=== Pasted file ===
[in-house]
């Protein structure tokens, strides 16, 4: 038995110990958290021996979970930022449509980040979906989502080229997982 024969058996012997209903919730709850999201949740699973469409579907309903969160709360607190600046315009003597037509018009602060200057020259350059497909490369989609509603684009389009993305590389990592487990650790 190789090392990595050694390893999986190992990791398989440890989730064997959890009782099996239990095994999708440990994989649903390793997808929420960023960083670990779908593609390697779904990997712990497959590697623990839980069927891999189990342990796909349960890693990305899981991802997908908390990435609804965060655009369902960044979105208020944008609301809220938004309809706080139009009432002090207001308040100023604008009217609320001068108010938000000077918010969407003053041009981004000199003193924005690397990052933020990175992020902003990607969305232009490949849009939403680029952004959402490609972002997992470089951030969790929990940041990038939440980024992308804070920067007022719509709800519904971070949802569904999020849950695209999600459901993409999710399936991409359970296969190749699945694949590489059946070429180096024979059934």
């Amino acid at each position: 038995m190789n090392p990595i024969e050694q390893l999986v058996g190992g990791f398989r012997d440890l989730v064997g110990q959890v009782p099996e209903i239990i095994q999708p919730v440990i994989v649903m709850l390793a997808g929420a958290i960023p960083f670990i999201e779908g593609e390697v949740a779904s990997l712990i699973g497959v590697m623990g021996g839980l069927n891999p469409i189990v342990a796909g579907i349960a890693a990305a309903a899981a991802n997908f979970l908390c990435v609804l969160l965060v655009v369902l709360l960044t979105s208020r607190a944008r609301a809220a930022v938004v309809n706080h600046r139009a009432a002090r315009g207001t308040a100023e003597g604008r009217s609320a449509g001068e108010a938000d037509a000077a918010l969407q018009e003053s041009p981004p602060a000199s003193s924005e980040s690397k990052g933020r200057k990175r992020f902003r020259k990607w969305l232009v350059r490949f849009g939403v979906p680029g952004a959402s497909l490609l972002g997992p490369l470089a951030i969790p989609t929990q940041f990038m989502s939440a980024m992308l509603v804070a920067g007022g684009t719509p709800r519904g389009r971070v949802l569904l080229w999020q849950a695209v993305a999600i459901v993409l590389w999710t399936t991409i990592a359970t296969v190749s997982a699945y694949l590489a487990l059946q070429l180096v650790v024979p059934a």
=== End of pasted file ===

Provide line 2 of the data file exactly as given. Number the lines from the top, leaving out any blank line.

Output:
């Protein structure tokens, strides 16, 4: 038995110990958290021996979970930022449509980040979906989502080229997982 024969058996012997209903919730709850999201949740699973469409579907309903969160709360607190600046315009003597037509018009602060200057020259350059497909490369989609509603684009389009993305590389990592487990650790 190789090392990595050694390893999986190992990791398989440890989730064997959890009782099996239990095994999708440990994989649903390793997808929420960023960083670990779908593609390697779904990997712990497959590697623990839980069927891999189990342990796909349960890693990305899981991802997908908390990435609804965060655009369902960044979105208020944008609301809220938004309809706080139009009432002090207001308040100023604008009217609320001068108010938000000077918010969407003053041009981004000199003193924005690397990052933020990175992020902003990607969305232009490949849009939403680029952004959402490609972002997992470089951030969790929990940041990038939440980024992308804070920067007022719509709800519904971070949802569904999020849950695209999600459901993409999710399936991409359970296969190749699945694949590489059946070429180096024979059934």